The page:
Right now electronic devices larger than a cellphone are only banned from being allowed inside an aircraft cabin on some US -bound flights on seven foreign airlines.
Last week, Kelly told Fox News that if people knew the extent of the security threat to the United States, some people would "never leave the house".
"No, they didn't misread me", he answered. He said no decision had been made as to the timing of any ban.
Kelly said the move would be part of a broader effort to tighten airline security to combat what he called "a real sophisticated threat". "The very, very good news is again we are working incredibly close with friends and partners around the world ..."
"That's the thing that they are obsessed with, the terrorists, the idea of knocking down an airplane in flight, particularly if it's a USA carrier, particularly if it's full of US people".
And Kelly's comments came as President Donald Trump, writing on social media, said he had spoken with U.K. Prime Minister Theresa May about the way the intelligence was handled.
The move would dramatically expand a ban announced in March that now affects roughly 50 flights per day from 10 cities - mainly in the Middle East and North Africa.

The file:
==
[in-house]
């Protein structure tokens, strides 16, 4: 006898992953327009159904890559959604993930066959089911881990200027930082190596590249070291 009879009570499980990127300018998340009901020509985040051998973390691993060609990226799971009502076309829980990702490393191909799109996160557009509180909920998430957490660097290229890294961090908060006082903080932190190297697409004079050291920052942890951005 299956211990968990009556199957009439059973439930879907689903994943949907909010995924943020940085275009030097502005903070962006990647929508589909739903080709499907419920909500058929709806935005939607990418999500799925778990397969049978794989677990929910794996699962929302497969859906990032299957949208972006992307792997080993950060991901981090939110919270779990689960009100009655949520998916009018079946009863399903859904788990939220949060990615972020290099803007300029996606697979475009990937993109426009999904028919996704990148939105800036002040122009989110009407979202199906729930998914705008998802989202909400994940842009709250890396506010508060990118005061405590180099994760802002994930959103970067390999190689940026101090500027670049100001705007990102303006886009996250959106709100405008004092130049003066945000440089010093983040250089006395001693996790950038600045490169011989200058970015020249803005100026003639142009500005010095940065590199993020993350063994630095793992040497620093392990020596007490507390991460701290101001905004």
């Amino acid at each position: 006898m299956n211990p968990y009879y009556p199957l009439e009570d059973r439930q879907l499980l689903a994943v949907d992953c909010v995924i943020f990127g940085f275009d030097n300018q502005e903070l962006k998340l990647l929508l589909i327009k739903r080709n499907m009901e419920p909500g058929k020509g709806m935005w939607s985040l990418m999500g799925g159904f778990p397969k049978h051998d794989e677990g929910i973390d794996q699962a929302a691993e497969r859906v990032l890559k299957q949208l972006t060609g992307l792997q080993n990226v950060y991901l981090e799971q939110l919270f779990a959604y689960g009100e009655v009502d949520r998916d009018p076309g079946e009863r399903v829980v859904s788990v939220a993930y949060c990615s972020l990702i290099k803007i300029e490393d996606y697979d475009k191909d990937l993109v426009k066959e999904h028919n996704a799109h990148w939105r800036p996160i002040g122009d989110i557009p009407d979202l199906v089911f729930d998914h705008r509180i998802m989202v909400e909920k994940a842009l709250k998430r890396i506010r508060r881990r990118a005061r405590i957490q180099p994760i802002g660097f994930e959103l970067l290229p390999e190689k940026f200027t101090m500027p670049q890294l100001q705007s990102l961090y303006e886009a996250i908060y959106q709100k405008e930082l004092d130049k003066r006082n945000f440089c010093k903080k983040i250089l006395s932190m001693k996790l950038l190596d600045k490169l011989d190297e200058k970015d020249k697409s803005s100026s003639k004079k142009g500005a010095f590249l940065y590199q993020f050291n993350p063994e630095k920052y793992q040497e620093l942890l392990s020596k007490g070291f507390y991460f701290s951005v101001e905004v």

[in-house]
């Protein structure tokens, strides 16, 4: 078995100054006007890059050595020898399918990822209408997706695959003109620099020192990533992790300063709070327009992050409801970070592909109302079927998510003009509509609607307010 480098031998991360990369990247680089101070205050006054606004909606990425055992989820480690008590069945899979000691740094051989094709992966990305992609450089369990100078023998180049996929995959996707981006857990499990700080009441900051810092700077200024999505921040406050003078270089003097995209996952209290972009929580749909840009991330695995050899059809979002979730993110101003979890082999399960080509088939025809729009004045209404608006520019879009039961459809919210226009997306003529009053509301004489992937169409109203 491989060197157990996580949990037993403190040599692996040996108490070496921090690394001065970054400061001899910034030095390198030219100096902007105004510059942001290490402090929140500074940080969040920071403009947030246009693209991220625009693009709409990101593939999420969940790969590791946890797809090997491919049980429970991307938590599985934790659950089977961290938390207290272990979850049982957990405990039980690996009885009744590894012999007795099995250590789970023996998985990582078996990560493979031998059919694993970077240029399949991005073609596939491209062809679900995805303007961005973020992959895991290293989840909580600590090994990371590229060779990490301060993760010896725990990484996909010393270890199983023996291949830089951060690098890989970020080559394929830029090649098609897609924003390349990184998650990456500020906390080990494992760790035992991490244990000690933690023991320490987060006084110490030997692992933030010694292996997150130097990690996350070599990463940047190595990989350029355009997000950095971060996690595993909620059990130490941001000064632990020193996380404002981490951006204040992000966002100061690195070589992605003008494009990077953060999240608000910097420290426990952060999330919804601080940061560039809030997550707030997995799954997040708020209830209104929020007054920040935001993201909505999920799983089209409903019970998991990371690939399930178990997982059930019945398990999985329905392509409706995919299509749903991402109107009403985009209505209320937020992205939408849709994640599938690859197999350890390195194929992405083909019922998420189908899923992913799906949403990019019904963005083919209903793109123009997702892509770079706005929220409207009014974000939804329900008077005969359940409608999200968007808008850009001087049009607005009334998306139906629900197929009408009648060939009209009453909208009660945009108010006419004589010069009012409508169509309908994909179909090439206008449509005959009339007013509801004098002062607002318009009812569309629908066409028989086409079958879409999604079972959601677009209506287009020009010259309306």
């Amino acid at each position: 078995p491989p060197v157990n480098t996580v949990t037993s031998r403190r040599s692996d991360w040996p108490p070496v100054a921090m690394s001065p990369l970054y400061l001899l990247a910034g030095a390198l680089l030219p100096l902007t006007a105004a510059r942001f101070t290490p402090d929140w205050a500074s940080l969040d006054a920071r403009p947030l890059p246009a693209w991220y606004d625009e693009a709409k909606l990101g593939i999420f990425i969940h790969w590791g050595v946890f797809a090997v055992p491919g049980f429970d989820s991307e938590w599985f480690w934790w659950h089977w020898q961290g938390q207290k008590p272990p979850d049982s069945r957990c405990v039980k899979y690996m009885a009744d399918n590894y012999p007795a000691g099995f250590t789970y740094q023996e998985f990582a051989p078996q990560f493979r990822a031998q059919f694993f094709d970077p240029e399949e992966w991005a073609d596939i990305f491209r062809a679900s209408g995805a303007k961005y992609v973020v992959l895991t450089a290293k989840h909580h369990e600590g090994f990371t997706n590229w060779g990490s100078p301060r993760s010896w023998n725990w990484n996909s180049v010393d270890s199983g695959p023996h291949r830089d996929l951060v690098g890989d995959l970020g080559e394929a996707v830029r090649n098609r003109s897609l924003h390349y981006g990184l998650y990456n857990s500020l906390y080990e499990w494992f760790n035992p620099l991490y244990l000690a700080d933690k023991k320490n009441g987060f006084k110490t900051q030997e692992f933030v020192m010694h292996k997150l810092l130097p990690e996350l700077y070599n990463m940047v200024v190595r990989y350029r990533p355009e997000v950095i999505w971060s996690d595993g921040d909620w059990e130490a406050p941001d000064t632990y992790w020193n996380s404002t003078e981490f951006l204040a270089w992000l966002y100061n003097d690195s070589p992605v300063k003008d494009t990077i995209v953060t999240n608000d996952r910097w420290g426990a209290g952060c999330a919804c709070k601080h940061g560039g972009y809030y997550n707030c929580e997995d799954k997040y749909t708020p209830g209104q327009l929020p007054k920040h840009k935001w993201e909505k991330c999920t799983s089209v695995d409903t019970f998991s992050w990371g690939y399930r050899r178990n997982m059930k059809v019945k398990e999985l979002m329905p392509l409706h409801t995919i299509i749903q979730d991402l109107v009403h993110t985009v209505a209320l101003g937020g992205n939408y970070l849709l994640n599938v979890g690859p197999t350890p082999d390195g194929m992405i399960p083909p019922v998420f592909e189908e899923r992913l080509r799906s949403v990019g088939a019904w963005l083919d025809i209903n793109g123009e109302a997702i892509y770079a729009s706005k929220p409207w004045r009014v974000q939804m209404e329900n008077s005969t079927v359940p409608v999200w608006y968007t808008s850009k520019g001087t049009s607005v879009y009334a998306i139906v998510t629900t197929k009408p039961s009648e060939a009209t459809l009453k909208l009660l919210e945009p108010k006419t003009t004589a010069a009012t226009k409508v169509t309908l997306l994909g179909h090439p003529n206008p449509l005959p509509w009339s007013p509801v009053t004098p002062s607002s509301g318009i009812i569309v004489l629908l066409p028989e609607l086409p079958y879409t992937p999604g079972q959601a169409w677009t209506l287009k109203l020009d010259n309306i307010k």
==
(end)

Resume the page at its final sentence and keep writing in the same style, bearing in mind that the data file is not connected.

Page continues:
The decision to implement the policy in March came after new intelligence indicated that terrorist groups have "intensified" attempts to attack flights mid-air.
Kelly also said the United States is going to "raise the bar" for aviation security much higher than it is now.
Kelly told reporters Friday that the Federal Aviation Administration tracks safety issues while he oversees security, but he's been told that batteries in electronics should be safe in checked luggage so long as they are turned off and not rattling around loose.
The aviation sector is under constant threat from terrorist groups because of the ability to inflict a mass casualty event and the global media attention that follows.
The remains of a laptop bombs used in a 2013 terror attack against a hotel in Mogadishu, Somalia.